The director-general of the CBI has warned the UK cannot look to tackle the issues that face the country’s economy individually but added that it is clear that we don’t know how to do it.
In his opening speech at the CBI Annual Conference 2022 in Birmingham Tony Danker (above) said: “We come together, once more in extraordinary times. Britain is in the middle of stagflation – hit with rocketing inflation and negative growth – for the first time many can remember. We know how to fight inflation. We know how to fight recession. But we don’t really know how to fight them together.
“The predictable reaction is to choose which ‘evil’ is worst. But that just leads to different kinds of problem. Ignore inflation to get growth going and we’ve seen what happens. Immediate trauma. Ignore growth to get inflation down? Prolonged pain. I reject the idea that you have to choose. I say you daren’t choose.
“Aggressively getting inflation down is the right thing to do, especially after the market response to the mini budget. Market stability is a precondition to growth. And I pay tribute to the Prime Minister and Chancellor for taking the tough choices needed to achieve that.
“But what about growth? The painful reality about growth is that it can’t be stimulated overnight. That’s what the mini budget got wrong. Across the board tax cuts. Immediate demand stimulus. Relying on the old British strength − consumption − at the expense of the perennial British weakness − investment − has given growth a bad name.”
He added: “But growth is good. Growth is a precondition to a stable society. Without growth the NHS gets worse not better. People’s lives get worse not better. And we lack the resources we need to transform ourselves to a zero-carbon world.
“Yet Britain’s had 15 years of low growth and flatlining productivity. We can’t afford a repeat.”
Danker added the government needed to lessen the rules on immigration to allow British businesses to access foreign workers.
“People are arguing against immigration but it’s the only thing that’s increased the potential growth of our economy since March,” he explained. “Remember that GDP is a simple multiplier of two things – people and their productivity. And it’s time to be honest: we don’t have the people we need nor do we have the productivity.”
He added the government had to become the “great unlocker of private sector investment”.
“Government must ‘change economic rules’ to overcome political barriers. You decide what we regulate and what we don’t. You decide the skills we import or don’t. You decide where we build or where we don’t. You decide who we trade with and who we don’t. Today those rules don’t work for growth. You relied on fiscal firepower to avoid those tough choices. They can’t be avoided any longer.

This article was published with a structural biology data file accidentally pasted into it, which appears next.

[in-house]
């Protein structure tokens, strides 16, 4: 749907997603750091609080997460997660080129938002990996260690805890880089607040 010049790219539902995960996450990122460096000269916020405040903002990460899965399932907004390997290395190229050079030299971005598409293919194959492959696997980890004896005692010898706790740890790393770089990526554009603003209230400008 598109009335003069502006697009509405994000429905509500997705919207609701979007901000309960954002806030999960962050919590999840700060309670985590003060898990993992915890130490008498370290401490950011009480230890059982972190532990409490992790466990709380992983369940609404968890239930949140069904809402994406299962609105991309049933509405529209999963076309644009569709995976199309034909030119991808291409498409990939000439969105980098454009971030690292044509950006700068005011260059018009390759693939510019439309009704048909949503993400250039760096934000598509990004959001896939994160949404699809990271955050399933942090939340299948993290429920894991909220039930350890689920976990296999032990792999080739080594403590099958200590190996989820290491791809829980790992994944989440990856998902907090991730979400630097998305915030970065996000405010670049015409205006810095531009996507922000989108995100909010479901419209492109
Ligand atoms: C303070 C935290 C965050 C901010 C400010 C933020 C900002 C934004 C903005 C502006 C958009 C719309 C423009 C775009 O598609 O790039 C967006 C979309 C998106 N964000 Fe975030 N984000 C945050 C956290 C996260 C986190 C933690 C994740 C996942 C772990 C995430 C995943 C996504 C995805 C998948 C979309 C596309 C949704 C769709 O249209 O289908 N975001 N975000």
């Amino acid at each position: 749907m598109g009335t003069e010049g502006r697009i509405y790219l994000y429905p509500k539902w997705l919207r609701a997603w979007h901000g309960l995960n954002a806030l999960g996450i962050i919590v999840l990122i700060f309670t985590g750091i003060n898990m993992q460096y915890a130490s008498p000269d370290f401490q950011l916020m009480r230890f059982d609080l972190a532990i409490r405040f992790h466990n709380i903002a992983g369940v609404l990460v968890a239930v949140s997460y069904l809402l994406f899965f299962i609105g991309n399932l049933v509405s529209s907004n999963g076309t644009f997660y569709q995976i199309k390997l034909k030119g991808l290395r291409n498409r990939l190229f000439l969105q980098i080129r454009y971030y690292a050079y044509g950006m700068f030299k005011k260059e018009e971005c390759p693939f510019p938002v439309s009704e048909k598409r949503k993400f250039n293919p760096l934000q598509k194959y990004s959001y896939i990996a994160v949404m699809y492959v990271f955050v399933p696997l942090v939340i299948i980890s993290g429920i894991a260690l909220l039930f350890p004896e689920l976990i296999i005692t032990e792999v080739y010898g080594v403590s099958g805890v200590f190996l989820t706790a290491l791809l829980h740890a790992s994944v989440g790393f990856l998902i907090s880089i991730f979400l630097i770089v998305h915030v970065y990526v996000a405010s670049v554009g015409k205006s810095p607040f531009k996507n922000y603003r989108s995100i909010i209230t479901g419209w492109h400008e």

“…Our politicians make anti-growth choices every day in pursuit of other political goals. I respect that. But when we confront stagflation and its massive impact on the cost of living, it’s time to kick the tyres on those choices.”
Danker added there are four barriers to growth today borne of political choices.
“First is immigration. Let’s be honest with people. Our labour shortages are vast. First, we have lost hundreds of thousands of people to economic inactivity post Covid. And anyone who thinks they’ll all be back any day now – with the NHS under the pressure it is – is kidding themselves. Secondly, we don’t have enough Brits to go round for the vacancies that exist, and there’s a skills mismatch in any case. And third, believing automation can step in to do the job in most cases is unrealistic.
“So, let’s be practical. Let’s have economic migration in areas where we aren’t going to get the people and skills at home anytime soon. In return, let’s make those visas fixed term.”
Danker continued: “Second is regulation. I know that some Conservative politicians today feel that this issue is the fault of Europe. But the biggest regulatory barriers facing businesses today are based on British laws, created by a British parliament, and administered by British regulators. And the regulatory regime today is gold plated and bureaucratic. It is not outcomes based – it’s rules based. It’s not proportionate – it winds us all up in an overzealous process of enforcement. And too many regulators still think that growth and investment is someone else’s responsibility.
“Third is planning. The UK planning system should be a key economic enabler – helping us to get the essential infrastructure and major projects required. And yet in Britain today, planning is broken – slow, fragmented, rife with local politics. That has to change.
“Then, finally, we have trade. Right now, our trade as a percentage of GDP is the lowest in the G7. Boris Johnson achieved a deal with the EU that allows us to continue to trade tariff- and quota-free with our biggest trading partner. There’s some good stuff in there. Currently locked up.
“But still, we argue over the Northern Ireland Protocol. Still, we argue over sovereignty. Get round the table; do the deal; unlock the TCA. I say to Brexiteers, the best guarantor of Brexit is an economy that grows. Its biggest risk is one that doesn’t.”